BAGHDAD — It was sunset, and the pedestrian-only streets around Baghdad's famous double-domed Kadhemiya shrine were clogged with Iraqi families and Iranian pilgrims shopping, eating popcorn or making their way toward the glittery sanctuary.
The only signs that nearly a decade of war and occupation had interrupted such leisurely evenings were the concrete blast walls surrounding the shrine and a cluster of Iraqi soldiers wearing castoff gear as they lounged in an office of the militant anti-American Shiite Muslim cleric Muqtada al Sadr.
Then a terrifying noise — more a loud click than a boom — scattered the pigeons and set off a stampede among panicked worshipers who'd been crowding the entrance of the shrine. When they realized moments later that the disturbance had been just a large generator switching on, people in the crowd laughed and cracked jokes about being scared of even balloons.
An Iraqi politician's face darkened the next day when I recounted the bomb-scare episode during a tour of his family's centuries-old gardens.
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"You have to find the fly in the ointment," he complained, before switching the talk back to date palms and orange blossoms.
Iraqi leaders are trying their best to prove wrong all the naysayers who predicted that the U.S. military's withdrawal last December would precipitate the country's immediate collapse and de facto annexation to Iran. They tout a decline in terrorist attacks, vibrant entrepreneurship and, above all, the recent Arab summit, which was billed as Shiite-led Iraq's return to the region's mostly Sunni Arab fold.
However, 10 days in Baghdad, after an absence of more than a year, made it apparent that post-American Iraq remains an unstable, deeply sectarian state that's verging on authoritarianism under the veneer of a U.S.-friendly Muslim democracy.
Many Iraqis — Sunnis, Shiites and Kurds alike — fear that the U.S. withdrawal has given Prime Minister Nouri al Maliki, a conservative Shiite Islamist, free rein to consolidate power and turn himself into an intractable strongman.
Those worries were only compounded when the White House last month named Brett McGurk the new U.S. ambassador to Baghdad. As adviser to the past three envoys, McGurk had garnered a reputation among Iraqi political elites as a die-hard Maliki booster who turns a blind eye to the prime minister's emerging dictatorial streak.
"They basically sent someone from Maliki's office," one Sunni politician grumbled privately about the Obama administration's choice.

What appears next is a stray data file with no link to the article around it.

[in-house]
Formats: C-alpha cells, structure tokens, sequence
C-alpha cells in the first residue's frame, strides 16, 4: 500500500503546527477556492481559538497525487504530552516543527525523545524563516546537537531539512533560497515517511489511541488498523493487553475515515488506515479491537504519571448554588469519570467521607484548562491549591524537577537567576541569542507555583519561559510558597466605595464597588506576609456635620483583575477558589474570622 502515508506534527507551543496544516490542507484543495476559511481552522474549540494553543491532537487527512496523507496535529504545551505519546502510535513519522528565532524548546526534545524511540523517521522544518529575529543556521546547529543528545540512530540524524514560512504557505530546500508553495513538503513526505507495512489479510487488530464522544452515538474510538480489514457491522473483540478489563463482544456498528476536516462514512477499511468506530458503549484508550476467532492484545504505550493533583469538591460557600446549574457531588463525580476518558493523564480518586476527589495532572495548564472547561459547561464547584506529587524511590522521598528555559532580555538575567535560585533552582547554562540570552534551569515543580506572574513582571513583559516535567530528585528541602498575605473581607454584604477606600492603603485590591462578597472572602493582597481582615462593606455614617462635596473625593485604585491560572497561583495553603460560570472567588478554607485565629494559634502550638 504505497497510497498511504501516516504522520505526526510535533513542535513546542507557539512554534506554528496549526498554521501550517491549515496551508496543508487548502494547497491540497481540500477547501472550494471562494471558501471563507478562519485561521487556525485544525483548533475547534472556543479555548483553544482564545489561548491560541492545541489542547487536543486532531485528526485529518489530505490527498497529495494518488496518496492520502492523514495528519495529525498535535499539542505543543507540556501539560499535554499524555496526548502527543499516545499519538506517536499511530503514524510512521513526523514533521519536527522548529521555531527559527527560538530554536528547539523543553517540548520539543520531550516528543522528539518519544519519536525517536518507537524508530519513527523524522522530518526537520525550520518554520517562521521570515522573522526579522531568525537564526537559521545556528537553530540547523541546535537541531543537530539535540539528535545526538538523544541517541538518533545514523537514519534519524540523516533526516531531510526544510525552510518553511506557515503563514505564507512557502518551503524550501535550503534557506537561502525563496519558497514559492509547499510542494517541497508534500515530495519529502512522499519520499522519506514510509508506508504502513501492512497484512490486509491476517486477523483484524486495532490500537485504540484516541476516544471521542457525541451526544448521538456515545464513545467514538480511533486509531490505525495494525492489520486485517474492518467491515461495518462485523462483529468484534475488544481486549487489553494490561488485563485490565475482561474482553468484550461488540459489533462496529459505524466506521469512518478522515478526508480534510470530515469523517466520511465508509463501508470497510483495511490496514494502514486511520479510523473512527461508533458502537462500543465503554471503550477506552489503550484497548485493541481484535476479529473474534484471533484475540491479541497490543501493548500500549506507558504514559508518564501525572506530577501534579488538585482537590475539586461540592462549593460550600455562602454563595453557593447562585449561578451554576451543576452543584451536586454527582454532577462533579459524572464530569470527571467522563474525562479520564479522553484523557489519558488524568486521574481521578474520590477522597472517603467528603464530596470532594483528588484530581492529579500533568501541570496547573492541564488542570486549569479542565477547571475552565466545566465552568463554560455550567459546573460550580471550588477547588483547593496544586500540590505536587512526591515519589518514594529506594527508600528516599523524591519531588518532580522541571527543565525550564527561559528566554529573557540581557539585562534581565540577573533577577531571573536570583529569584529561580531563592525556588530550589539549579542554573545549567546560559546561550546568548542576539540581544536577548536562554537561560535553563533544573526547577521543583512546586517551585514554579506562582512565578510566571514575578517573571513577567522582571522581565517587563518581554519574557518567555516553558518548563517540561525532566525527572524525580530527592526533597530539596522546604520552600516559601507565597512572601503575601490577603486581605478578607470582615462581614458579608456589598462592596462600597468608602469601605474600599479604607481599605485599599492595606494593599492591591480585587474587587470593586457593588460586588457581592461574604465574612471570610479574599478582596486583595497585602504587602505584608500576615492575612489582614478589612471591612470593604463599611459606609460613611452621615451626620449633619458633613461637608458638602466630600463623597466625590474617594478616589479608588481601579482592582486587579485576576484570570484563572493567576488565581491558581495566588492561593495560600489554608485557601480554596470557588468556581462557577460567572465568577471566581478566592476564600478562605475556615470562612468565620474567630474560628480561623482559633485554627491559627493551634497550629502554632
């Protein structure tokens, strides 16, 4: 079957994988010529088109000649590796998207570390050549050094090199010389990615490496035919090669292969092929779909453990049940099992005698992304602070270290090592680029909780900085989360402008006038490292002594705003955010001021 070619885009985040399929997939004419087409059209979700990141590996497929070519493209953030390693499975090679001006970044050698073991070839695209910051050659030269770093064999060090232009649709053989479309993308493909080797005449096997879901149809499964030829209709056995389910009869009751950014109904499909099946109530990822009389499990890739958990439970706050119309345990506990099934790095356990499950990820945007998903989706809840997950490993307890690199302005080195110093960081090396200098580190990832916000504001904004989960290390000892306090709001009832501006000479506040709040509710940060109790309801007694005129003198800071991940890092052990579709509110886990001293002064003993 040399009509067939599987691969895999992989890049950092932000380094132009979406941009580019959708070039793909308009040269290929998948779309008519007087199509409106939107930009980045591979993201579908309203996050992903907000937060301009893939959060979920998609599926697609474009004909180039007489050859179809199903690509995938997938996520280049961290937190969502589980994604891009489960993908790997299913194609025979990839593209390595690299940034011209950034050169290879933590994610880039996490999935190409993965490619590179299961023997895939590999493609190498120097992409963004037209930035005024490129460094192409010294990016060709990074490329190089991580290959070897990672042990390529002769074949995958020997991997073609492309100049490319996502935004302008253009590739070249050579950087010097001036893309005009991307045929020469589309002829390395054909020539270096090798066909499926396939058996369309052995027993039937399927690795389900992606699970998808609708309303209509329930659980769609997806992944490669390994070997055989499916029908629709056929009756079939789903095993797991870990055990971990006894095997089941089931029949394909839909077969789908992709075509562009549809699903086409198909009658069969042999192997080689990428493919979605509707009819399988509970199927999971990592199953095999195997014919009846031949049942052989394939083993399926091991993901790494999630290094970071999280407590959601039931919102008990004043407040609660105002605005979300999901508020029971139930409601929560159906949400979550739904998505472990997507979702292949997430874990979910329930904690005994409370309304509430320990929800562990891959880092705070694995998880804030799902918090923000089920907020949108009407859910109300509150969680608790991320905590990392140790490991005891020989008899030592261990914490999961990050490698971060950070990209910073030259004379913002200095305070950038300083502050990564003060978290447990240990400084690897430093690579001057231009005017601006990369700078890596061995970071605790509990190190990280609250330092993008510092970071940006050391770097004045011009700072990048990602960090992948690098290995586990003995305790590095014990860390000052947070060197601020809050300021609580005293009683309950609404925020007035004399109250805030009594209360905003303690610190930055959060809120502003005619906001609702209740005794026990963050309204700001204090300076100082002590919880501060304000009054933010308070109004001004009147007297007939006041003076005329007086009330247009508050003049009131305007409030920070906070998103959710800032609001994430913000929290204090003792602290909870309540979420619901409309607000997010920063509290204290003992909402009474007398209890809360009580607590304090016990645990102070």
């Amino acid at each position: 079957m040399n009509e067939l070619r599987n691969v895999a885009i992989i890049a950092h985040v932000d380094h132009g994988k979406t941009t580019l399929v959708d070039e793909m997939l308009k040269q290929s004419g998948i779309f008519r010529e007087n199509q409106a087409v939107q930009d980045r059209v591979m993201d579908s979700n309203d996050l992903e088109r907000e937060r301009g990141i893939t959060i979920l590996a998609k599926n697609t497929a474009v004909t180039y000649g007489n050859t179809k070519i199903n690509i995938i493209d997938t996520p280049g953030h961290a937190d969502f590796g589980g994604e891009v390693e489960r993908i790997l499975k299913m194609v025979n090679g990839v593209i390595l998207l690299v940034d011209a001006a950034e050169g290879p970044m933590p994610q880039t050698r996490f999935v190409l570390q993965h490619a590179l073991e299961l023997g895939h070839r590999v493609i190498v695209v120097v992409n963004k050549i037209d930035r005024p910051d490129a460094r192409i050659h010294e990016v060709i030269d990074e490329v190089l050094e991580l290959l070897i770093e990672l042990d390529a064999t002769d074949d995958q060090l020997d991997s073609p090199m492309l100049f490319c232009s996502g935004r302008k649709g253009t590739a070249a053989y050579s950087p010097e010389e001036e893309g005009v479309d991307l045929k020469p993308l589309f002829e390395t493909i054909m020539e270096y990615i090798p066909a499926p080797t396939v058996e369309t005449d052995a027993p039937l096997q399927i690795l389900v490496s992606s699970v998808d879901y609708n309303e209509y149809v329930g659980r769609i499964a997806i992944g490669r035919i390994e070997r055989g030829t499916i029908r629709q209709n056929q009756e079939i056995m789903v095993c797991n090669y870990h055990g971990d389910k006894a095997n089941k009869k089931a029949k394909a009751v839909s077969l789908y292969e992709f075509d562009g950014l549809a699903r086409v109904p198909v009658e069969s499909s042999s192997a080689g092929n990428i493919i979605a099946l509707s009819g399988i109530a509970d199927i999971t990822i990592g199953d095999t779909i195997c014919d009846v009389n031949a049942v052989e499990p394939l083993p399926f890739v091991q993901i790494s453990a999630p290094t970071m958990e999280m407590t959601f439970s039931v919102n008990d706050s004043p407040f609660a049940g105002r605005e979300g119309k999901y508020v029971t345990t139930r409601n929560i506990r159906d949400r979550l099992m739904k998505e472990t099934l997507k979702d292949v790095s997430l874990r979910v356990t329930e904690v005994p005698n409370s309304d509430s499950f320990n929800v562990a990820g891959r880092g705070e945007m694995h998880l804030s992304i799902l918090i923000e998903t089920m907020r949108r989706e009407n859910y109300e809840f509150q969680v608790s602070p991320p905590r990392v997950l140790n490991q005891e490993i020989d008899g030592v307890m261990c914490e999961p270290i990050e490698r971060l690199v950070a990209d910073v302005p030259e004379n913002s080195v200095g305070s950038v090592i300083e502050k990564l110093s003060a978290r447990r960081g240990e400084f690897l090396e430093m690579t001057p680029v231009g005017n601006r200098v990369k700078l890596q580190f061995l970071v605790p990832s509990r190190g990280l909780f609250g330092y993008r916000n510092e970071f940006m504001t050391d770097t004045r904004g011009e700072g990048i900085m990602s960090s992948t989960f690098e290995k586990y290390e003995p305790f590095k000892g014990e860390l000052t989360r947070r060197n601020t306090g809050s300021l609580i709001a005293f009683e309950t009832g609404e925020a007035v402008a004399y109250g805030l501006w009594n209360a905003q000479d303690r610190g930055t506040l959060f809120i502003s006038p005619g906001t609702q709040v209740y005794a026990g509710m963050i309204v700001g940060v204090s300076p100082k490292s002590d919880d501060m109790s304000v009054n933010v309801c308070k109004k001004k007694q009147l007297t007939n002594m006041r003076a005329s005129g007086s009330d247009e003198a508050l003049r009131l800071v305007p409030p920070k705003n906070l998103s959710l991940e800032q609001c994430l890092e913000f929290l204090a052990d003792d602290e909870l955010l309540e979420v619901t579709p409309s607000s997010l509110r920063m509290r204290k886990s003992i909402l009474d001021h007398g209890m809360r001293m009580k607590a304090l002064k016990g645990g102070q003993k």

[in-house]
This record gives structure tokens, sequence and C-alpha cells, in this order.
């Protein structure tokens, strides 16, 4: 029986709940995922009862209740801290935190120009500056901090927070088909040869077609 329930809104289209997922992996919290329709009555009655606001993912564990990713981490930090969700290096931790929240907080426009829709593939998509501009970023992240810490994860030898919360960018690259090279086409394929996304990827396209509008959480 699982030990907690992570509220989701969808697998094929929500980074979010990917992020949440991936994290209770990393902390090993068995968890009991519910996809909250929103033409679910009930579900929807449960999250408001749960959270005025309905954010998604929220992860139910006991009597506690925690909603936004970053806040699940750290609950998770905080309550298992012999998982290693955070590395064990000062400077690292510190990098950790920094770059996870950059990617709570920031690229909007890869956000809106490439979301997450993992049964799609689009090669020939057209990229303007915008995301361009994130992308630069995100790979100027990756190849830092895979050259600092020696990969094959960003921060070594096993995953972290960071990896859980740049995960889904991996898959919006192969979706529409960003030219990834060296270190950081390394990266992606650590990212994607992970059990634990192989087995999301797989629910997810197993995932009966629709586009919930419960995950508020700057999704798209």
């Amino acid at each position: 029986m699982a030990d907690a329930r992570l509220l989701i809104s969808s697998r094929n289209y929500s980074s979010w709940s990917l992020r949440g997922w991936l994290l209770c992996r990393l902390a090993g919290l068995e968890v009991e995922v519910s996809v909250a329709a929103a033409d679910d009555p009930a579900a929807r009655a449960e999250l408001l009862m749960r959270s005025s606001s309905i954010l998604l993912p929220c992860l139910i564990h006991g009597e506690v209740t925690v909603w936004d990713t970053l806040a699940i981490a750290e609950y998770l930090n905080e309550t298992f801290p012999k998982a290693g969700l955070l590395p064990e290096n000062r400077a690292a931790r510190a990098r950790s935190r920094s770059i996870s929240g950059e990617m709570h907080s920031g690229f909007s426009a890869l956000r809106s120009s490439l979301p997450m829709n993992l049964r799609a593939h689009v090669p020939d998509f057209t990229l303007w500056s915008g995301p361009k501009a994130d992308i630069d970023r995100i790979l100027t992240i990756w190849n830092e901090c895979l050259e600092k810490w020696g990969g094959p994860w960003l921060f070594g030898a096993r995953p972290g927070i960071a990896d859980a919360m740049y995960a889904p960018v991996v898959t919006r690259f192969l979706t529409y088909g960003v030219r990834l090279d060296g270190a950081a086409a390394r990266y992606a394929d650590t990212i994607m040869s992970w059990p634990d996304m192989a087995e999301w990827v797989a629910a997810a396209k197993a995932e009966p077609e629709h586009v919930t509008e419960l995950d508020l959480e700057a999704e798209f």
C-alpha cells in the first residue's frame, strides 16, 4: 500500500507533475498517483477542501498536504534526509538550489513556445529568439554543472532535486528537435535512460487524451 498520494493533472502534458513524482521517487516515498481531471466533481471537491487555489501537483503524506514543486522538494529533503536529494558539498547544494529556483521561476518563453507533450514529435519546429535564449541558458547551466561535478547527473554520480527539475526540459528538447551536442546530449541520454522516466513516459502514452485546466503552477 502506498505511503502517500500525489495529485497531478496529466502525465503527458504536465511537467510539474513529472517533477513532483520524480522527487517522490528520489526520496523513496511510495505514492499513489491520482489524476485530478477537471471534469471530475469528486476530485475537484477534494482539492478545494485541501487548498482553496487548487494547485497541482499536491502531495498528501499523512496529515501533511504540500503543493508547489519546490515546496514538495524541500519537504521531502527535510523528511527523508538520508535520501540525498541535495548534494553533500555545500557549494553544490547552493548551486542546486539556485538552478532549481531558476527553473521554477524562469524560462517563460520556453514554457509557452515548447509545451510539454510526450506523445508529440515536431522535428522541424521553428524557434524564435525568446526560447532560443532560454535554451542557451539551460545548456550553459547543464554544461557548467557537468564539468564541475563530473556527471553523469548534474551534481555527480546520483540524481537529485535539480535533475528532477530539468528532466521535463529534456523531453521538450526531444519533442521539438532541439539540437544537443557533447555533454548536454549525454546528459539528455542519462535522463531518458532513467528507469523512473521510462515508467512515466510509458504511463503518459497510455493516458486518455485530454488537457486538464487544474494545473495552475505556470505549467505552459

Iraqi officials emphasized the fact that the Arab League, the region's premier diplomatic organization, had convened its annual summit in Baghdad late last month. They said it was a sign that Iraq was back in the Arab fold after decades of isolation from its neighbors during more than eight years of American occupation. That made the conference's price tag — in excess of $500 million — worth every penny.
Iraq was back, leaders declared, ready to stake its place in a region teetering between the old authoritarian order and untested revolutionary movements.
“Ah, spring!” remarked one Iraqi journalist, taking in the mild weather after undergoing a search by a bomb-sniffing dog outside the summit.
“Yeah, Arab Spring,” another Iraqi replied sarcastically, watching the invasive security procedures of his country’s paranoid, fragile government.
Behind the scenes, the summit was utter chaos, with the long-simmering mistrust between the Kurd-led Foreign Ministry and the Shiite-led Interior Ministry exploding into arguments over the slow issuing of badges, a lack of accommodations for hundreds of accredited journalists and hours-long convoy delays at checkpoints.
The manager of one of the conference hotels said the summit reeked of corruption. The hotel he oversaw had cost more than $20 million to renovate, but there was no way all that money had gone into the project, he said, pointing out the many imperfections. He said his company could've built an 800-room deluxe hotel in Dubai for that price.
"So where did all the money go? In the bellies!" he said with a laugh, patting his midsection for emphasis.
On social media platforms, Iraqi leaders were ripped as tasteless for serving VIP guests a dessert of dates dipped in 24-karat gold in a war-ravaged country where thousands of women were forced to sell off their gold to pay their husbands' and sons' kidnap ransoms.
On Baghdad streets, the reaction was more nuanced. Many Iraqis acknowledged the public-relations value of the summit and its goal of restoring the country's regional ties at a time when the Arab world is grappling with a wave of rebellions and conflicts.